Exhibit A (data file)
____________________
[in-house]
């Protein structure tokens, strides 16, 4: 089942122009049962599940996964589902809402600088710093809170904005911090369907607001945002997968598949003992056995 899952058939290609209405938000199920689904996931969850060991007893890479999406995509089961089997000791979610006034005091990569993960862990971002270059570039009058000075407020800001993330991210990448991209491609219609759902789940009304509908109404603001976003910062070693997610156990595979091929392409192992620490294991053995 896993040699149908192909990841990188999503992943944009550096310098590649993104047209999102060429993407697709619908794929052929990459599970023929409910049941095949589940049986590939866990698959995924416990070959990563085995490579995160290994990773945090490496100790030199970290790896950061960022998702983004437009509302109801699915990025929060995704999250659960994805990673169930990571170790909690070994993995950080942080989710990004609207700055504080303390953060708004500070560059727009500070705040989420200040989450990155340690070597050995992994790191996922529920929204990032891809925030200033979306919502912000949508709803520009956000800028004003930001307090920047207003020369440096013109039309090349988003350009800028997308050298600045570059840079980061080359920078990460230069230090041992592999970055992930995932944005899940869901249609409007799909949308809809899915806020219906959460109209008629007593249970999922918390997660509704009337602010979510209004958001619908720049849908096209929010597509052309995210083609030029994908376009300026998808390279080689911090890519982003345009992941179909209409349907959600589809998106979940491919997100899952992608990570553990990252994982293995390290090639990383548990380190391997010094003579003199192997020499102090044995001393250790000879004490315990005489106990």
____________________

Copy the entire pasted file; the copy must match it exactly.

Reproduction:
[in-house]
């Protein structure tokens, strides 16, 4: 089942122009049962599940996964589902809402600088710093809170904005911090369907607001945002997968598949003992056995 899952058939290609209405938000199920689904996931969850060991007893890479999406995509089961089997000791979610006034005091990569993960862990971002270059570039009058000075407020800001993330991210990448991209491609219609759902789940009304509908109404603001976003910062070693997610156990595979091929392409192992620490294991053995 896993040699149908192909990841990188999503992943944009550096310098590649993104047209999102060429993407697709619908794929052929990459599970023929409910049941095949589940049986590939866990698959995924416990070959990563085995490579995160290994990773945090490496100790030199970290790896950061960022998702983004437009509302109801699915990025929060995704999250659960994805990673169930990571170790909690070994993995950080942080989710990004609207700055504080303390953060708004500070560059727009500070705040989420200040989450990155340690070597050995992994790191996922529920929204990032891809925030200033979306919502912000949508709803520009956000800028004003930001307090920047207003020369440096013109039309090349988003350009800028997308050298600045570059840079980061080359920078990460230069230090041992592999970055992930995932944005899940869901249609409007799909949308809809899915806020219906959460109209008629007593249970999922918390997660509704009337602010979510209004958001619908720049849908096209929010597509052309995210083609030029994908376009300026998808390279080689911090890519982003345009992941179909209409349907959600589809998106979940491919997100899952992608990570553990990252994982293995390290090639990383548990380190391997010094003579003199192997020499102090044995001393250790000879004490315990005489106990």